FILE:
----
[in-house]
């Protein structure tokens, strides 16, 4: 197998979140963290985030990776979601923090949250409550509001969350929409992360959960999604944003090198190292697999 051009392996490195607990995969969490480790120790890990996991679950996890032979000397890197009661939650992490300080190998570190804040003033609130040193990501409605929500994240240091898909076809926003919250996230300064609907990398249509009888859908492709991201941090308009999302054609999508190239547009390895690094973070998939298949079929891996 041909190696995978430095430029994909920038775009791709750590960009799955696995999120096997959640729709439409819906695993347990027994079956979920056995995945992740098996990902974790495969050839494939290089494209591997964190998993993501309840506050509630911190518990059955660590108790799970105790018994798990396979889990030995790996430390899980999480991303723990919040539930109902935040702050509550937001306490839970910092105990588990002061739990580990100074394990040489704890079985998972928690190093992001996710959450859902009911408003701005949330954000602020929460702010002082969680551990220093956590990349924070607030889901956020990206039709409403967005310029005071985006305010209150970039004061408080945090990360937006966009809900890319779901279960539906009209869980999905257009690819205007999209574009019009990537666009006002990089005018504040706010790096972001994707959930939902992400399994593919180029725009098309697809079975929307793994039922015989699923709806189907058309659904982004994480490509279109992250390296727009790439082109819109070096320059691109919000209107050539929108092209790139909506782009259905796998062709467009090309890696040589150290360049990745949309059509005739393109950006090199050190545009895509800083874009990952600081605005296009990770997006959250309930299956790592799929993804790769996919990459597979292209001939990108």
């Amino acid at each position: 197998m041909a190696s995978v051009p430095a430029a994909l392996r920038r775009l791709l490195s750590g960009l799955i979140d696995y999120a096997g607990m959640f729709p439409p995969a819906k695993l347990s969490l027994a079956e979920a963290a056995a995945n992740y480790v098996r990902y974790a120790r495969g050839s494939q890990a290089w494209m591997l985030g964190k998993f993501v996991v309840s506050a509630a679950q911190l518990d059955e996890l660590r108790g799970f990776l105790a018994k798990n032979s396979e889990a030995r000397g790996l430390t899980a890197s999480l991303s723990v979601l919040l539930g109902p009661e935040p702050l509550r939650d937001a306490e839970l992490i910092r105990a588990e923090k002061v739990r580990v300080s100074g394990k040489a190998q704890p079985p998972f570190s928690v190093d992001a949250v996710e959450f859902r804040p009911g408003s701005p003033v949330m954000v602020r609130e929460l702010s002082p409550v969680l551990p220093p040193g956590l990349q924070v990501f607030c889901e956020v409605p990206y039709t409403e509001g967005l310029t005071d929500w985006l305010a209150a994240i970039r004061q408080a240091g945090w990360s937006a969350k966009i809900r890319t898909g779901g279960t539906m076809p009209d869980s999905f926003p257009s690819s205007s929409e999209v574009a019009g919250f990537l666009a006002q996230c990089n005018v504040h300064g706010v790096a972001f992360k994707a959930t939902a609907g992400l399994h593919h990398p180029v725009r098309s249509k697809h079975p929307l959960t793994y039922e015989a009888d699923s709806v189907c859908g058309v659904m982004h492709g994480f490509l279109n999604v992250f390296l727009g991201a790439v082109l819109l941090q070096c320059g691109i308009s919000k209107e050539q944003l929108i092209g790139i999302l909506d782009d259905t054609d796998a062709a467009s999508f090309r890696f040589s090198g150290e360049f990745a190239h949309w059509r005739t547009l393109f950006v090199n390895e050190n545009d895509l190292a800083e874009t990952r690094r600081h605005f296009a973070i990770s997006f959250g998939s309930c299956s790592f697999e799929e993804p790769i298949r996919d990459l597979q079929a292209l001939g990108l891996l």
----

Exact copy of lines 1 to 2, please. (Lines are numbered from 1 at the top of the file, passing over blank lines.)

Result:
[in-house]
């Protein structure tokens, strides 16, 4: 197998979140963290985030990776979601923090949250409550509001969350929409992360959960999604944003090198190292697999 051009392996490195607990995969969490480790120790890990996991679950996890032979000397890197009661939650992490300080190998570190804040003033609130040193990501409605929500994240240091898909076809926003919250996230300064609907990398249509009888859908492709991201941090308009999302054609999508190239547009390895690094973070998939298949079929891996 041909190696995978430095430029994909920038775009791709750590960009799955696995999120096997959640729709439409819906695993347990027994079956979920056995995945992740098996990902974790495969050839494939290089494209591997964190998993993501309840506050509630911190518990059955660590108790799970105790018994798990396979889990030995790996430390899980999480991303723990919040539930109902935040702050509550937001306490839970910092105990588990002061739990580990100074394990040489704890079985998972928690190093992001996710959450859902009911408003701005949330954000602020929460702010002082969680551990220093956590990349924070607030889901956020990206039709409403967005310029005071985006305010209150970039004061408080945090990360937006966009809900890319779901279960539906009209869980999905257009690819205007999209574009019009990537666009006002990089005018504040706010790096972001994707959930939902992400399994593919180029725009098309697809079975929307793994039922015989699923709806189907058309659904982004994480490509279109992250390296727009790439082109819109070096320059691109919000209107050539929108092209790139909506782009259905796998062709467009090309890696040589150290360049990745949309059509005739393109950006090199050190545009895509800083874009990952600081605005296009990770997006959250309930299956790592799929993804790769996919990459597979292209001939990108």